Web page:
On February 7, 2007, a young Pennsylvania woman named Stephanie Lenz uploaded to YouTube a video of her two adorable children dancing to the Prince song “Let’s Go Crazy.” She titled the 29-second long video “Let’s Get Crazy #1,” and then (probably) went about the rest of her day. Meanwhile, on the opposite side of the country, a man named Sean Johnson was spending his day, as he spent most of his days (maybe), trolling YouTube upon order of his bosses, the legal department of Universal Music Group. The UMG honchos wanted Sean to track down videos for which Universal might conceivably claim a copyright violation – any unauthorized use of a song owned by Universal or one of their artists. “Find ‘em, Sean,” they said. “Find ‘em so we can make ‘em pay.”

Suddenly, Sean’s eyes lit up (possibly). “Oh my god,” he might have exclaimed, as the energetic beats of “Let’s Go Crazy” drifted from his speakers, and the image of two little kids dancing filled his field of vision. “This is…the big one.”

(While the names and actions are real, all dialogue attributed to Mr. Johnson or his bosses is purely conjectural.)

This collision between two copyright behemoths – one, a doting mom fully ignorant of American copyright law, the other a Universal up-and-comer saddled with a task some might call unsavory – produced its first sparks last week, as the 9th Circuit Court of Appeals ruled that Sean and his bosses must prove, at trial, that they actually believed Stephanie to have been in violation of copyright law when she uploaded the baby video.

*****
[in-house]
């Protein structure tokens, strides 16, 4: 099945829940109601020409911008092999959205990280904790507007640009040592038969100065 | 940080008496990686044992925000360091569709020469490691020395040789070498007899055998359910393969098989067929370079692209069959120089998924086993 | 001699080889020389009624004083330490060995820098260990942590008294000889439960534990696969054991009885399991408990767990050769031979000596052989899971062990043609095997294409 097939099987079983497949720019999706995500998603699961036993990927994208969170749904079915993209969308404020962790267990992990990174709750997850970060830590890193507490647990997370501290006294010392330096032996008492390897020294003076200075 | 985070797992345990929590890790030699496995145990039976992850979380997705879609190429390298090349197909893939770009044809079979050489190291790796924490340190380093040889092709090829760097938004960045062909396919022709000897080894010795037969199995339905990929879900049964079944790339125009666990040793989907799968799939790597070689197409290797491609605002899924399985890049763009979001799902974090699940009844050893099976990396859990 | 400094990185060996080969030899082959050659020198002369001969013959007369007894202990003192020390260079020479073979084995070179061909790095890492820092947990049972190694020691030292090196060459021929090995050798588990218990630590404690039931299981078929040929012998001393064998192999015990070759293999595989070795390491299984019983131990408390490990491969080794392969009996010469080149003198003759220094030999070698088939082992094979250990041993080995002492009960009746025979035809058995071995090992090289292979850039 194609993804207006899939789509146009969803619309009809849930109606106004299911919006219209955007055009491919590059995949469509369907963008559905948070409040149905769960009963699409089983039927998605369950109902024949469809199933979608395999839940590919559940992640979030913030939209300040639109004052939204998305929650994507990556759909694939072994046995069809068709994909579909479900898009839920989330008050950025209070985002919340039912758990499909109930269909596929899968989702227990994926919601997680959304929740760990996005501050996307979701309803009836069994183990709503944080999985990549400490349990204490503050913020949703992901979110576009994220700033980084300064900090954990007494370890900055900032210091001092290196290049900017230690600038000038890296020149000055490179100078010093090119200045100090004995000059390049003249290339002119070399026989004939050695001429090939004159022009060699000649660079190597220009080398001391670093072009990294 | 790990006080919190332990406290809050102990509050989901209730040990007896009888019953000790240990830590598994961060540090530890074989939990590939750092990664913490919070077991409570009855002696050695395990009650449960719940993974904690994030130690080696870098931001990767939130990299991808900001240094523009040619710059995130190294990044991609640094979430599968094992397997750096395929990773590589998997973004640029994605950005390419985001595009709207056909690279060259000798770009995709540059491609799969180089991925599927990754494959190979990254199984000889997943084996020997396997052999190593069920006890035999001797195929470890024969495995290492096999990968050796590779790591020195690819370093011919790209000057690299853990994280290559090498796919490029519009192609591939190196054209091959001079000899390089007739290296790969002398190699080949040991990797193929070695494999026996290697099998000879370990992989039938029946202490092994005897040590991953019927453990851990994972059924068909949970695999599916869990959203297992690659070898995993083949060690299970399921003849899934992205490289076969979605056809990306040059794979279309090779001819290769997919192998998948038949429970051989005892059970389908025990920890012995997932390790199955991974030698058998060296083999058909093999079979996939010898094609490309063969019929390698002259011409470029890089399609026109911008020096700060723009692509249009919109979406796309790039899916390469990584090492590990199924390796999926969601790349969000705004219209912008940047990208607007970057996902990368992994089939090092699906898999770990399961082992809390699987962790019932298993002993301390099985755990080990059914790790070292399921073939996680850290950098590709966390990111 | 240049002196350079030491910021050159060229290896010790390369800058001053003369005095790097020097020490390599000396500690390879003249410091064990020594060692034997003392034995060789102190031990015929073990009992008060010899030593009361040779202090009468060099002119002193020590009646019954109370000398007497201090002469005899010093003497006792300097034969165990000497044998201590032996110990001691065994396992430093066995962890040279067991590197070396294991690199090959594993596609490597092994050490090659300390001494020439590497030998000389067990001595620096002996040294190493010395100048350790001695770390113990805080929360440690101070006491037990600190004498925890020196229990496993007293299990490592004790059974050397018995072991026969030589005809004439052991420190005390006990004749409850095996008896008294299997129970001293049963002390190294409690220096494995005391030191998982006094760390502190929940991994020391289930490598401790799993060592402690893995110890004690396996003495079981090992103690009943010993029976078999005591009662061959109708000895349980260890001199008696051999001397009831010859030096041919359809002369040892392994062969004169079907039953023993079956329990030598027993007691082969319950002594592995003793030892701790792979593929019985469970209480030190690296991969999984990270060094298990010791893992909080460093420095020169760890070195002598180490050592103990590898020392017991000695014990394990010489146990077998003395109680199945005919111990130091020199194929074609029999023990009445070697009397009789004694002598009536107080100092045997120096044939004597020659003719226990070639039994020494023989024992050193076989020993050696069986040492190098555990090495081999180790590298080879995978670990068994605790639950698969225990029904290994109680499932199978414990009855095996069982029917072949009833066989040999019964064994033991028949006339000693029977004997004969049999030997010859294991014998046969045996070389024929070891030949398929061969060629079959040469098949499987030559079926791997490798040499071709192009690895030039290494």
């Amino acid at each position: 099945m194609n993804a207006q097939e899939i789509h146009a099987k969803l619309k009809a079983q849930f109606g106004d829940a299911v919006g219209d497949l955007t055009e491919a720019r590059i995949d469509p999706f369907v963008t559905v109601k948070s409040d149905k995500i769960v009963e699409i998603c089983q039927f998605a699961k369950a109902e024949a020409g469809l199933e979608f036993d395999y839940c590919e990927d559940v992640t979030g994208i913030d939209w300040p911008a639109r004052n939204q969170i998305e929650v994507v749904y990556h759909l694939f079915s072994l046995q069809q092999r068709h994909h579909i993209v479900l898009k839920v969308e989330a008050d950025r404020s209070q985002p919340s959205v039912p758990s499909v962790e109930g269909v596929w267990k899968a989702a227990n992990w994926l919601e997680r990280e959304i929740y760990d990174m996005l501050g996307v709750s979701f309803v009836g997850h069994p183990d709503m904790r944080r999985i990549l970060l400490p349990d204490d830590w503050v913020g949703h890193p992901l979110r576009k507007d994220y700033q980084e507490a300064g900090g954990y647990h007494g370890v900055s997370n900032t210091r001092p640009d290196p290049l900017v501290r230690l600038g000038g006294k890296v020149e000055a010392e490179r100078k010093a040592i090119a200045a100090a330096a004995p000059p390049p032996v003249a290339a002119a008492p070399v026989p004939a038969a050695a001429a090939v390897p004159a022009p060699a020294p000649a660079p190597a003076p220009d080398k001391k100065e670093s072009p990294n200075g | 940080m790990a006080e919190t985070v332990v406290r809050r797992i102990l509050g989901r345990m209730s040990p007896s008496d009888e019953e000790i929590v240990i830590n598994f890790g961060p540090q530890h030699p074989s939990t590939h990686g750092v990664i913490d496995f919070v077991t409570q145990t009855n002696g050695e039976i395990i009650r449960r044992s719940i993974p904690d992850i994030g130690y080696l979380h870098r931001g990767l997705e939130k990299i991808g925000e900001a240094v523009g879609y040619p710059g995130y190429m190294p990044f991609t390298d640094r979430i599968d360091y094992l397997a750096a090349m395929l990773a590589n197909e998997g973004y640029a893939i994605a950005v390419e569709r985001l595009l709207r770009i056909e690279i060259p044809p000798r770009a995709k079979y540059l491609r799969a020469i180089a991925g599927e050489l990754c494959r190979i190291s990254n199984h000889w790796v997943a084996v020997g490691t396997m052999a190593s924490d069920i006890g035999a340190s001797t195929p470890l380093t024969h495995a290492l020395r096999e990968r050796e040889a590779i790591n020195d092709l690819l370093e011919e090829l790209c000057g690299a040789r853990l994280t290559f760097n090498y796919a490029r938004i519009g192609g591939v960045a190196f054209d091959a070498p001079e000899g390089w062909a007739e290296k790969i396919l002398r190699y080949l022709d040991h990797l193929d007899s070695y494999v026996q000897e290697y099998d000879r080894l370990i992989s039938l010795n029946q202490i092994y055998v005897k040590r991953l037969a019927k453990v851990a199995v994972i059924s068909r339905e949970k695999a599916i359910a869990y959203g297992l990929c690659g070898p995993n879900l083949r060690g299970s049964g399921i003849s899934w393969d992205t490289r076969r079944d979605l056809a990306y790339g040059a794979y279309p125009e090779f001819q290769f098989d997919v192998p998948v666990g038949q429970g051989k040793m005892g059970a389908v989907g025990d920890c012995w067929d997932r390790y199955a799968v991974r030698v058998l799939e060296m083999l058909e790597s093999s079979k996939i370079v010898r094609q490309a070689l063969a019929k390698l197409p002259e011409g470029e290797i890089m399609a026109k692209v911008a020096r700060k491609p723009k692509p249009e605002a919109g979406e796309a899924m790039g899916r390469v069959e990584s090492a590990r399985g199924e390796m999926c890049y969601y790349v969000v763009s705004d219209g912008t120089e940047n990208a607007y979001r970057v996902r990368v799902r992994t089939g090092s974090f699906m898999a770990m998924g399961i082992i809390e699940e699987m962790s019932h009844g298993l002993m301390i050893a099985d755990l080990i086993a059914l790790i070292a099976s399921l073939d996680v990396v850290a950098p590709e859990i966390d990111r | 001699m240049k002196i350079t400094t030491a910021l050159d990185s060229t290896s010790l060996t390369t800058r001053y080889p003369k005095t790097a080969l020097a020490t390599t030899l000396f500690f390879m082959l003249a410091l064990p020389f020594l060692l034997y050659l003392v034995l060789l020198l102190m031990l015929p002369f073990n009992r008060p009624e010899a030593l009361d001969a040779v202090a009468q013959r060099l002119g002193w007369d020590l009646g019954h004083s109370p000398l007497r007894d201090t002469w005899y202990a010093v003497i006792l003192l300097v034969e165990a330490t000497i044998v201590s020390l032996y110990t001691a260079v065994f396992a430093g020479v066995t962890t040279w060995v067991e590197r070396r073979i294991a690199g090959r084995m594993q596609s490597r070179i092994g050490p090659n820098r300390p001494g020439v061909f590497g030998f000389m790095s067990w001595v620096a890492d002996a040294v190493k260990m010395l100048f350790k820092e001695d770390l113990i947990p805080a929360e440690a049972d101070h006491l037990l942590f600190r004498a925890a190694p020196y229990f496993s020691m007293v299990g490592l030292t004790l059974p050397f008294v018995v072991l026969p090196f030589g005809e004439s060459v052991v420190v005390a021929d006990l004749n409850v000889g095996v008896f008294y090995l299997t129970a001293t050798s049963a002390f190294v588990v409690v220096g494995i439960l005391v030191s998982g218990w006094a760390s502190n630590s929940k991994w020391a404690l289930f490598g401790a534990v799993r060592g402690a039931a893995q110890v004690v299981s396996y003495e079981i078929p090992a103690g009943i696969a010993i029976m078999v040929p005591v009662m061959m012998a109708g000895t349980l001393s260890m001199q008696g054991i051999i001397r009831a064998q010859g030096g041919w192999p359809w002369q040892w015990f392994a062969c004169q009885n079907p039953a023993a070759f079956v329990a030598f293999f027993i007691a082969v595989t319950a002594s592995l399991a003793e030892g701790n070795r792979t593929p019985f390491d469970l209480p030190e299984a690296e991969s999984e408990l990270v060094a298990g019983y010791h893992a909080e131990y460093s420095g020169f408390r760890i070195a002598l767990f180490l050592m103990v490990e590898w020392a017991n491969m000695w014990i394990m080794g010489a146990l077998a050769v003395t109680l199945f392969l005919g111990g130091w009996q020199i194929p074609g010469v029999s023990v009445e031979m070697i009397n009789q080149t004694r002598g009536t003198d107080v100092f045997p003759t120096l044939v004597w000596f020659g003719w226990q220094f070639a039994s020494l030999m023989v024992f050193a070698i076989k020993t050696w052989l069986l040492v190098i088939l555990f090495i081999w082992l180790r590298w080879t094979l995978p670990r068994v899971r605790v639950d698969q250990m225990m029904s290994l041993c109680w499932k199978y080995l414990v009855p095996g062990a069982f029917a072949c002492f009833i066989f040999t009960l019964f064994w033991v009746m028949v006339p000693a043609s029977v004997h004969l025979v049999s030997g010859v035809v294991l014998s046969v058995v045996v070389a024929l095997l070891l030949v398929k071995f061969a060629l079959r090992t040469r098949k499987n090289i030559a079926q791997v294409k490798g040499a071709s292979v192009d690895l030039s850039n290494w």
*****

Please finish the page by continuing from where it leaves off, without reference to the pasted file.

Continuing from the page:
Universal (Sean?) sent YouTube one of the notorious “take down notices” that have become familiar in intellectual property circles. Stephanie countered by filing an appropriately titled counter-notice with YouTube claiming that she and the video violated no intellectual property laws. Universal counter-countered on a technicality. And Stephanie decided to go ahead and sue Universal.

The case, which was sought out and defended by the Electronic Freedom Foundation, has created significant ripples in the world of copyright law. Stephanie sued Universal under a section of the Digital Millennium Copyright Act (a problematic law we’ve discussed on this blog before) mandating that anyone who files a takedown notice must believe in good faith that there actually is a copyright violation afoot. It’s an important section of a somewhat flawed law, because it theoretically stops big companies like Universal from machine-gunning takedown notices at every video and music website targeting any posted file that contains even a slight reference to a copyrighted work (as happened with Adam Sandler’s ridiculous Pixels movie DMCA slaughter, discussed in the previous link).

See, not every use of a copyrighted work is illegal. There is a well-established legal doctrine of “fair use,” and Stephanie claimed that her use of Prince’s “Let’s Go Crazy” met this standard. The primary purpose of her video was not to provide YouTubers with a way to listen to Prince. It was a slice of life, to show her kids cutely dancing to a song. Now, Stephanie and Universal will be going to trial, and Universal will have to show that it had a legitimate “good faith belief” that Stephanie was violating copyright law. Maybe Sean will testify!

As we’ve said before, the DMCA is by alternate measures both necessary and troubling. Lawsuits like Stephanie’s help clarify exactly what is and is not a legitimate and protected use of a copyrighted piece of art. Check back on the Fried Firm blog for more on this case.